The basic goal of the Lisbon Strategy, accepted during the meeting of the European Council in Lisbon in 2000, was the creation in the European Union of the most competitive and dynamically developing economy in the world, based on knowledge, capable of permanent development and creation of a bigger number of better work places, and at the same time to assure the highest social cohesion. The Lisbon Strategy required the initiation of consistent activities in many areas, among others: education, scientific research, public financing, creation of an information society or building of foundations for new economy based on knowledge and modern technologies. The Lisbon Strategy was based on the assumption that the European Union’s member states will use the communal scientific and research potential at most. It was to become the impulsion of economies of the member states. When in 2004 a special team directed by Wim Kok, a former Prime Minister of the Netherlands, prepared a report reviewing the results of a few year implementation of the Lisbon Strategy, it turned out that on a large scale it was impossible to achieve the basic aims of this document. The review of the Lisbon Strategy, carried out on the summit of the European Council in March 2005, caused the redefinition of its most important goals. In the Renewed Lisbon Strategy more emphasis is placed on ensuring sustainable economic growth of the Community and creation of new work places. The key to the success of the Renewed Lisbon Strategy were to be: innovations, knowledge based economy and better conditions for commercial activity on the European Union’s territory.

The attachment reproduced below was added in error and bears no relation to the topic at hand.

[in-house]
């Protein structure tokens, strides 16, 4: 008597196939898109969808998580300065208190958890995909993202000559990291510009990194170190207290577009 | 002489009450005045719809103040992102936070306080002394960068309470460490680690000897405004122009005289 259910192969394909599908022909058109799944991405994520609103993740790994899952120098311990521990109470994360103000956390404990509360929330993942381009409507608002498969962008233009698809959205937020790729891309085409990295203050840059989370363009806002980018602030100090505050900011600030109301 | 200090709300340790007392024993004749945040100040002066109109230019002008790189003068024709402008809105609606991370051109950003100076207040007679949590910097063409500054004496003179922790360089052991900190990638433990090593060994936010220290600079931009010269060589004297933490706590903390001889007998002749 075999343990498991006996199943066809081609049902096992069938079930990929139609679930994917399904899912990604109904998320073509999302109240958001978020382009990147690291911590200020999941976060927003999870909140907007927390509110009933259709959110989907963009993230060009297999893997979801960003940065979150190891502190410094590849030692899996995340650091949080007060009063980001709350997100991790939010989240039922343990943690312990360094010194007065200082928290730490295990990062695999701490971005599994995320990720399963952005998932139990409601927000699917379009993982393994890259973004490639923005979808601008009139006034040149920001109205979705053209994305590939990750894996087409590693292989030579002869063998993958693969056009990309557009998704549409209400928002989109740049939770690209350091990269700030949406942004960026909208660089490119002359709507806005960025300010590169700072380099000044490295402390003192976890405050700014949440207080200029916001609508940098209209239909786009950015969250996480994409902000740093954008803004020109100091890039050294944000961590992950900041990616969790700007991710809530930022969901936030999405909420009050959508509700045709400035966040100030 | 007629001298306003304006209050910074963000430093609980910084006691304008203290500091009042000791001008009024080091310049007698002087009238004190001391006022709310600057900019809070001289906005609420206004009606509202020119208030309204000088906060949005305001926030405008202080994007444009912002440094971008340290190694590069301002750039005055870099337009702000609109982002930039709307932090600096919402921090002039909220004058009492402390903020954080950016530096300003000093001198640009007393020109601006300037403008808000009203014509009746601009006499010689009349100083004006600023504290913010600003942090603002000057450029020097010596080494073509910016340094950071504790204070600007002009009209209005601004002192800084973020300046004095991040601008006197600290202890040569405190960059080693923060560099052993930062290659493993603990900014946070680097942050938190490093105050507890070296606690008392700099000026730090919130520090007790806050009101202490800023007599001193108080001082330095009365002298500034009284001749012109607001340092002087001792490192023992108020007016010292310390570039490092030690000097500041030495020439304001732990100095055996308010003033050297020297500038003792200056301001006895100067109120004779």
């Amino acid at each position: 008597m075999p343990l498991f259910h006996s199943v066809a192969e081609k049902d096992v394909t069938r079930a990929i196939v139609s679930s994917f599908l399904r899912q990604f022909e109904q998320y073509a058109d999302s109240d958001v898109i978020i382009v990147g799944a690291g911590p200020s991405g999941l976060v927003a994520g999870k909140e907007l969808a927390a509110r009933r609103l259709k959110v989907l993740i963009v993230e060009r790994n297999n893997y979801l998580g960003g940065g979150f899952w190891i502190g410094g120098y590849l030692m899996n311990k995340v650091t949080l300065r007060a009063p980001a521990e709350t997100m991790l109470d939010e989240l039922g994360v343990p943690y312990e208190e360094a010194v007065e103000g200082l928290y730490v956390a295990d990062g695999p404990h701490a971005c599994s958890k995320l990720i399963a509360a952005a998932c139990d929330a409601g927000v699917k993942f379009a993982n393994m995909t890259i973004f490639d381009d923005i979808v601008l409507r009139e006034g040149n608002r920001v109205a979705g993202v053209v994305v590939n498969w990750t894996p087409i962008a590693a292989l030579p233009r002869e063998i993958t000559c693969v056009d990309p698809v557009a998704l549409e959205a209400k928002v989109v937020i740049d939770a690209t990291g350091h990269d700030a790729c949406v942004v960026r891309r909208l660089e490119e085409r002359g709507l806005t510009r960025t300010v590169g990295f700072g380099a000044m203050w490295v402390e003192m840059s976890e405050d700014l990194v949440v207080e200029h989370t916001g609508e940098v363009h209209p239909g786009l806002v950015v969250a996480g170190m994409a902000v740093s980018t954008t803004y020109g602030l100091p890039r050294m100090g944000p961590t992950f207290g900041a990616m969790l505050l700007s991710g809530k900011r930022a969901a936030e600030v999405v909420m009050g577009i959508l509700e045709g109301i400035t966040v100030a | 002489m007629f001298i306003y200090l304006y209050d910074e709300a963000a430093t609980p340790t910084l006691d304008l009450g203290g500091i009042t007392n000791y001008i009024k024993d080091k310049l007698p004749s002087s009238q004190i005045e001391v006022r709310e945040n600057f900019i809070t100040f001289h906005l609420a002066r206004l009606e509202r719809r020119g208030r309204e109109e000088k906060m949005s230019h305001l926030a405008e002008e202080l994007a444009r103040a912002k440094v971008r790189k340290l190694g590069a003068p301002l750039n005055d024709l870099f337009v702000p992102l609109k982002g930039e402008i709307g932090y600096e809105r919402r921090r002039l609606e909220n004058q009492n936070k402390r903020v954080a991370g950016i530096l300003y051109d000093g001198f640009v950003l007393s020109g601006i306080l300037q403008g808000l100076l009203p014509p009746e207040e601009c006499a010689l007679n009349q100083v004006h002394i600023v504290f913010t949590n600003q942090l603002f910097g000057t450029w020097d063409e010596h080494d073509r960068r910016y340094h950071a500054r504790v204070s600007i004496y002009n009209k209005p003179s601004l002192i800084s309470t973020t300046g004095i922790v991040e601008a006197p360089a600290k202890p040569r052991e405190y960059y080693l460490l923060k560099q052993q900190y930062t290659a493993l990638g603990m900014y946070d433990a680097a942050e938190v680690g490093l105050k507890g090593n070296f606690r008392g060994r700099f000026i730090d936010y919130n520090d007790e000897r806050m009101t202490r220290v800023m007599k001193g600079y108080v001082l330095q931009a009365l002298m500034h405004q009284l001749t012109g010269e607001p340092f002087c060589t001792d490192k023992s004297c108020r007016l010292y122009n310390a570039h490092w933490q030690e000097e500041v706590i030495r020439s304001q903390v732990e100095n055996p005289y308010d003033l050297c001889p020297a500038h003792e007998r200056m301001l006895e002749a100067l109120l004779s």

In spite of difficulties with the introduction of the settlements of the Lisbon Strategy, the European Union is determined to still follow its guidelines as well as the guidelines of the new strategic document – Europe 2020. The stake in increasing economic competition with the fastest developing and most technologically advanced countries in the world, such as the United States of America, Japan, South Korea or China, is very high. The execution of the guidelines contained in the European Union’s developmental strategies and in consequence the construction in Europe of modern, innovative and competitive economy will have impact on both European countries and the whole Community. One of the key developmental factors, to which we direct special attention, is innovativeness, in which field the European Union still loses to technological powers such as the United States of America or Japan. A significant impediment for the European Union is the systematic technological progress of the rising economic powers of the 21st century that is China and India. Until recently these countries won only in the race for the achievement of the lowest costs and highest efficiency in manufacturing of not much technologically advanced products. But the mentioned countries learn and modernise quickly, becoming greater and greater competition for the West, including the European Union. Asian tigers’ competition can appear to be a serious threat to the economic aspirations of the European Union. The execution of the Lisbon Strategy in the years 2000-2010 brought concrete benefit to the European Union. A report of the Word Economic Forum from 2008 informs us about the increase of the Union’s GDP in connection with the implementation of the Strategy (The Lisbon Review 2008. Measuring Europe’s Progress In Reform, Geneva: World Economic Forum 2008). For the future development of the Community it will be essential to increase the share of innovations in economy and to build economy based on knowledge to a larger extent than before. Although the European Union possesses enormous scientific potential and expanded research and development infrastructure, the range of innovation implementation is still insufficient. It is one of the basic reasons of too slow increase of the communal economy competitiveness and problems with the Union’s “catching up with” the most developed economies in the world.